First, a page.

7. Reassess. After you have gone through all these steps, reassess as new negative thoughts arise.

Repeat these steps every time you have a negative thought and want to change it. The more you can engage in these steps, the more you can reduce your negative thinking.

It is said that it takes 21 days to create a new habit. Are you willing to dedicate the next 21 days to changing your negative thoughts? Thanksgiving is just around the corner. What are you willing to do for the possibility of being thankful this year?

© Copyright 2013 GoodTherapy.org. All rights reserved. Permission to publish granted by Teresa Collett, PsyD, therapist in Silverdale, Washington

The preceding article was solely written by the author named above. Any views and opinions expressed are not necessarily shared by GoodTherapy.org. Questions or concerns about the preceding article can be directed to the author or posted as a comment below.

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  • Regina tucker

    Regina tucker

    November 12th, 2013 at 11:25 AM

    I cannot let my day to day stress and worry ruin the one time of the year that I actually look forward to! Thanksgiving and the entire holiday season should be about our family and the things in life that we are grateful for and I refuse to let the negativity of the other days of the year drag that away from me.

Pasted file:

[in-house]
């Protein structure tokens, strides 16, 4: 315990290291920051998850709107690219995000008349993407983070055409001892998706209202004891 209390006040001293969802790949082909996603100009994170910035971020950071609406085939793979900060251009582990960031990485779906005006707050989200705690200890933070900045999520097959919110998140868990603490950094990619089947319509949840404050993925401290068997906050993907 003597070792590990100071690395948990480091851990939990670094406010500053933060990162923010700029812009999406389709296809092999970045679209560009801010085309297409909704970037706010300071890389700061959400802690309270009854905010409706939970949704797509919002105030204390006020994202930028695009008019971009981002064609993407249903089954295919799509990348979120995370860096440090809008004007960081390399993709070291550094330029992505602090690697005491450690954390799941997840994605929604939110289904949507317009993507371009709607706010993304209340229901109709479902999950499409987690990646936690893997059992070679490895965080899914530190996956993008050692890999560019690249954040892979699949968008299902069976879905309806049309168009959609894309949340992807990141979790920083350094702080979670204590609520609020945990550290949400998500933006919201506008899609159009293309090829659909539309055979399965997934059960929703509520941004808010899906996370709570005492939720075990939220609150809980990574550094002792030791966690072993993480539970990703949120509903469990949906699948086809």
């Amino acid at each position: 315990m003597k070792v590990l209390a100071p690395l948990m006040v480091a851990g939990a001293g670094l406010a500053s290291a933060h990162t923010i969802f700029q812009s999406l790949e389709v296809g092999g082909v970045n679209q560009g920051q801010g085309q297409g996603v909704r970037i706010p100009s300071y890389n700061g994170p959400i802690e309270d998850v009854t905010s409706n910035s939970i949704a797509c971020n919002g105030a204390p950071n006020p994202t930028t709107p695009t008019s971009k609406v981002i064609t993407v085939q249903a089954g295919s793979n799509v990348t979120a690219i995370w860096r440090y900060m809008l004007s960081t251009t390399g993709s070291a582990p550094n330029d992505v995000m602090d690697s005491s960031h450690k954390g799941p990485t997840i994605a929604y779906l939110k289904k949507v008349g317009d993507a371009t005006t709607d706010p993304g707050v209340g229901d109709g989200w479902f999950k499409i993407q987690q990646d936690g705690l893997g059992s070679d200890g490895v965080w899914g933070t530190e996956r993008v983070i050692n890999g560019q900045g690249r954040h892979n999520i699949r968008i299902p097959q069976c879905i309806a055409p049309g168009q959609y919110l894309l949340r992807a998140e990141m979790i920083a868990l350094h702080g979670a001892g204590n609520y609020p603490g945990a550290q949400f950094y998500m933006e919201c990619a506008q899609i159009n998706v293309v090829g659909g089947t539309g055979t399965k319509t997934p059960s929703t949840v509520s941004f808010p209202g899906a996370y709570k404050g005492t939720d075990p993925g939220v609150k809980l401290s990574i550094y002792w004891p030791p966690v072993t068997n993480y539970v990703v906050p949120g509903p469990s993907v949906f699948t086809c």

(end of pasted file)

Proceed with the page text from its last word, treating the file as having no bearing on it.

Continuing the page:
• Jonny

    Jonny

    November 13th, 2013 at 4:37 AM

    I have been through the holidays, or every day, like this and it isn’t fun when anxiety is in control of everything that you do and everything that you think about. You tell yourself to come on, snap out of it, there is nothing to worry about but then all you can do is dwell on all of the bad that could happen, and that leaves you without the ability to focus on anything good at all.

  • carroll f

    carroll f

    November 15th, 2013 at 3:55 AM

    Not sure, is it the anxiety that keeps you from being thankful, or do you think that for many it is just the whole hustle and bustle of the holiday season? And thinking about having to spend time with a lot of family whom they may think have bad thoughts about them or who may not understand them? I get it that whatever the reason there are people for whom the holidays just don’t offer up the healthiest scenario for their well being. But I would like it more if they could focus more on all of the good things that in likelihood they do have instead of always feeling this worry over things in life they can’t control.

  • carolyn

    carolyn

    November 25th, 2013 at 4:31 PM

    It’s backwards to think that reducing anxiety will make you more able to be thankful/grateful. Focusing on gratitude has been shown in many studies to increase happiness. Happy people aren’t anxious. We take so much for granted. I recently heard a yoga instructor say that most of us carry 10 things with us everywhere to remind us to be grateful–your 10 fingers. They’re right there in front of you all the time, hopefully. Can you imagine not having one of them, more than one or none of them? Next time you’re feeling anxious, just pay attention. There’s small things around us everywhere that we can be grateful for.